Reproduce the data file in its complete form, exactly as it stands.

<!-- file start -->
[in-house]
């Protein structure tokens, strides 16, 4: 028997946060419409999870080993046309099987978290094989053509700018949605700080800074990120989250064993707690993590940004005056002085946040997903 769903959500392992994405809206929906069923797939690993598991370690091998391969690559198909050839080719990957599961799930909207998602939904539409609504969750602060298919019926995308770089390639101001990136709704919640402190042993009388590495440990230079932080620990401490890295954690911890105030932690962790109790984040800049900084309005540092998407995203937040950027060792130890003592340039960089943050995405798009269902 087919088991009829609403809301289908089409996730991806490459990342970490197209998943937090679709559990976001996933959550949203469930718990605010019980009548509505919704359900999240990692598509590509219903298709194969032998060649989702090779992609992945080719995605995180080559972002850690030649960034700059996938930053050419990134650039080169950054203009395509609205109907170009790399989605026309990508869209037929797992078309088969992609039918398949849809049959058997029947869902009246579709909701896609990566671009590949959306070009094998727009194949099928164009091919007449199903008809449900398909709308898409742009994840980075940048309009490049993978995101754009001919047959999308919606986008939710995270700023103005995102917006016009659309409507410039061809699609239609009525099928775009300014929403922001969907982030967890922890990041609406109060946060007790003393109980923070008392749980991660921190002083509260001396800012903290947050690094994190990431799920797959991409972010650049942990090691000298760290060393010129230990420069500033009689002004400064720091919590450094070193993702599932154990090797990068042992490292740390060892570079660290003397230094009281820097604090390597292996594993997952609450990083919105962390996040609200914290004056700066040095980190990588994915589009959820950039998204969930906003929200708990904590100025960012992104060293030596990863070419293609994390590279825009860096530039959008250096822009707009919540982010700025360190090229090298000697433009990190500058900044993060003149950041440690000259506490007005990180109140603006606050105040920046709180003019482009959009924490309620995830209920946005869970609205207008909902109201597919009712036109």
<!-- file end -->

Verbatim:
[in-house]
């Protein structure tokens, strides 16, 4: 028997946060419409999870080993046309099987978290094989053509700018949605700080800074990120989250064993707690993590940004005056002085946040997903 769903959500392992994405809206929906069923797939690993598991370690091998391969690559198909050839080719990957599961799930909207998602939904539409609504969750602060298919019926995308770089390639101001990136709704919640402190042993009388590495440990230079932080620990401490890295954690911890105030932690962790109790984040800049900084309005540092998407995203937040950027060792130890003592340039960089943050995405798009269902 087919088991009829609403809301289908089409996730991806490459990342970490197209998943937090679709559990976001996933959550949203469930718990605010019980009548509505919704359900999240990692598509590509219903298709194969032998060649989702090779992609992945080719995605995180080559972002850690030649960034700059996938930053050419990134650039080169950054203009395509609205109907170009790399989605026309990508869209037929797992078309088969992609039918398949849809049959058997029947869902009246579709909701896609990566671009590949959306070009094998727009194949099928164009091919007449199903008809449900398909709308898409742009994840980075940048309009490049993978995101754009001919047959999308919606986008939710995270700023103005995102917006016009659309409507410039061809699609239609009525099928775009300014929403922001969907982030967890922890990041609406109060946060007790003393109980923070008392749980991660921190002083509260001396800012903290947050690094994190990431799920797959991409972010650049942990090691000298760290060393010129230990420069500033009689002004400064720091919590450094070193993702599932154990090797990068042992490292740390060892570079660290003397230094009281820097604090390597292996594993997952609450990083919105962390996040609200914290004056700066040095980190990588994915589009959820950039998204969930906003929200708990904590100025960012992104060293030596990863070419293609994390590279825009860096530039959008250096822009707009919540982010700025360190090229090298000697433009990190500058900044993060003149950041440690000259506490007005990180109140603006606050105040920046709180003019482009959009924490309620995830209920946005869970609205207008909902109201597919009712036109």